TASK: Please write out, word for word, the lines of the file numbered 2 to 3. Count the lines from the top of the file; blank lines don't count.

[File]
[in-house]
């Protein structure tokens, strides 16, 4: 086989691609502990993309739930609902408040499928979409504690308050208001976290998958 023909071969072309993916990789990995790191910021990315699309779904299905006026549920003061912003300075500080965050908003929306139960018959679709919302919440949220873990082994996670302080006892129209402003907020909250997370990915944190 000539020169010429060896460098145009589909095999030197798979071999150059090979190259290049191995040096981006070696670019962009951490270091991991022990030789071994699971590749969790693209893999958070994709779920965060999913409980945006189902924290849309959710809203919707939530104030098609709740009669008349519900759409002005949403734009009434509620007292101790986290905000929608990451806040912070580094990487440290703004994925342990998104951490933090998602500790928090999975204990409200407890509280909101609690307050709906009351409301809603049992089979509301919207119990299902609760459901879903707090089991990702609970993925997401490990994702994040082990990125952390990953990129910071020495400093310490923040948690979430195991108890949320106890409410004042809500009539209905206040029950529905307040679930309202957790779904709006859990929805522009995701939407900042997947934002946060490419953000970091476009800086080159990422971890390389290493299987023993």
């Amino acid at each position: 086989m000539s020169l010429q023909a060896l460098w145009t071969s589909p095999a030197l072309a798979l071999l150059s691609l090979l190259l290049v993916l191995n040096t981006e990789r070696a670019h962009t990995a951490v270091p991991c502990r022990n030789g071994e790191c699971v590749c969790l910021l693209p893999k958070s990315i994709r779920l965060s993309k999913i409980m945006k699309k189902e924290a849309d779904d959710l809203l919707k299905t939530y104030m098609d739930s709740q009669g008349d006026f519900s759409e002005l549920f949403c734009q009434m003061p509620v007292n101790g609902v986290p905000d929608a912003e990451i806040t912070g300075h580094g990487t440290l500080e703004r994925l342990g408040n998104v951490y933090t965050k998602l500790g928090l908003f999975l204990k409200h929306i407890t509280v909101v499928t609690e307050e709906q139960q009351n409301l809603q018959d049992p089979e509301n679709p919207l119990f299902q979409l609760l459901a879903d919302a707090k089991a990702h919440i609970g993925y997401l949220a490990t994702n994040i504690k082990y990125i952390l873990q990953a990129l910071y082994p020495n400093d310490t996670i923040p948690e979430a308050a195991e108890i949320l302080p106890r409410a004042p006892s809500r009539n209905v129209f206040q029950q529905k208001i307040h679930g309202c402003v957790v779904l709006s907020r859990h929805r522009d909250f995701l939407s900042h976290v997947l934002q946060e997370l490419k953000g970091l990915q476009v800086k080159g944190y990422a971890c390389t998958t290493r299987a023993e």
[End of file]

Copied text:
């Protein structure tokens, strides 16, 4: 086989691609502990993309739930609902408040499928979409504690308050208001976290998958 023909071969072309993916990789990995790191910021990315699309779904299905006026549920003061912003300075500080965050908003929306139960018959679709919302919440949220873990082994996670302080006892129209402003907020909250997370990915944190 000539020169010429060896460098145009589909095999030197798979071999150059090979190259290049191995040096981006070696670019962009951490270091991991022990030789071994699971590749969790693209893999958070994709779920965060999913409980945006189902924290849309959710809203919707939530104030098609709740009669008349519900759409002005949403734009009434509620007292101790986290905000929608990451806040912070580094990487440290703004994925342990998104951490933090998602500790928090999975204990409200407890509280909101609690307050709906009351409301809603049992089979509301919207119990299902609760459901879903707090089991990702609970993925997401490990994702994040082990990125952390990953990129910071020495400093310490923040948690979430195991108890949320106890409410004042809500009539209905206040029950529905307040679930309202957790779904709006859990929805522009995701939407900042997947934002946060490419953000970091476009800086080159990422971890390389290493299987023993």
């Amino acid at each position: 086989m000539s020169l010429q023909a060896l460098w145009t071969s589909p095999a030197l072309a798979l071999l150059s691609l090979l190259l290049v993916l191995n040096t981006e990789r070696a670019h962009t990995a951490v270091p991991c502990r022990n030789g071994e790191c699971v590749c969790l910021l693209p893999k958070s990315i994709r779920l965060s993309k999913i409980m945006k699309k189902e924290a849309d779904d959710l809203l919707k299905t939530y104030m098609d739930s709740q009669g008349d006026f519900s759409e002005l549920f949403c734009q009434m003061p509620v007292n101790g609902v986290p905000d929608a912003e990451i806040t912070g300075h580094g990487t440290l500080e703004r994925l342990g408040n998104v951490y933090t965050k998602l500790g928090l908003f999975l204990k409200h929306i407890t509280v909101v499928t609690e307050e709906q139960q009351n409301l809603q018959d049992p089979e509301n679709p919207l119990f299902q979409l609760l459901a879903d919302a707090k089991a990702h919440i609970g993925y997401l949220a490990t994702n994040i504690k082990y990125i952390l873990q990953a990129l910071y082994p020495n400093d310490t996670i923040p948690e979430a308050a195991e108890i949320l302080p106890r409410a004042p006892s809500r009539n209905v129209f206040q029950q529905k208001i307040h679930g309202c402003v957790v779904l709006s907020r859990h929805r522009d909250f995701l939407s900042h976290v997947l934002q946060e997370l490419k953000g970091l990915q476009v800086k080159g944190y990422a971890c390389t998958t290493r299987a023993e």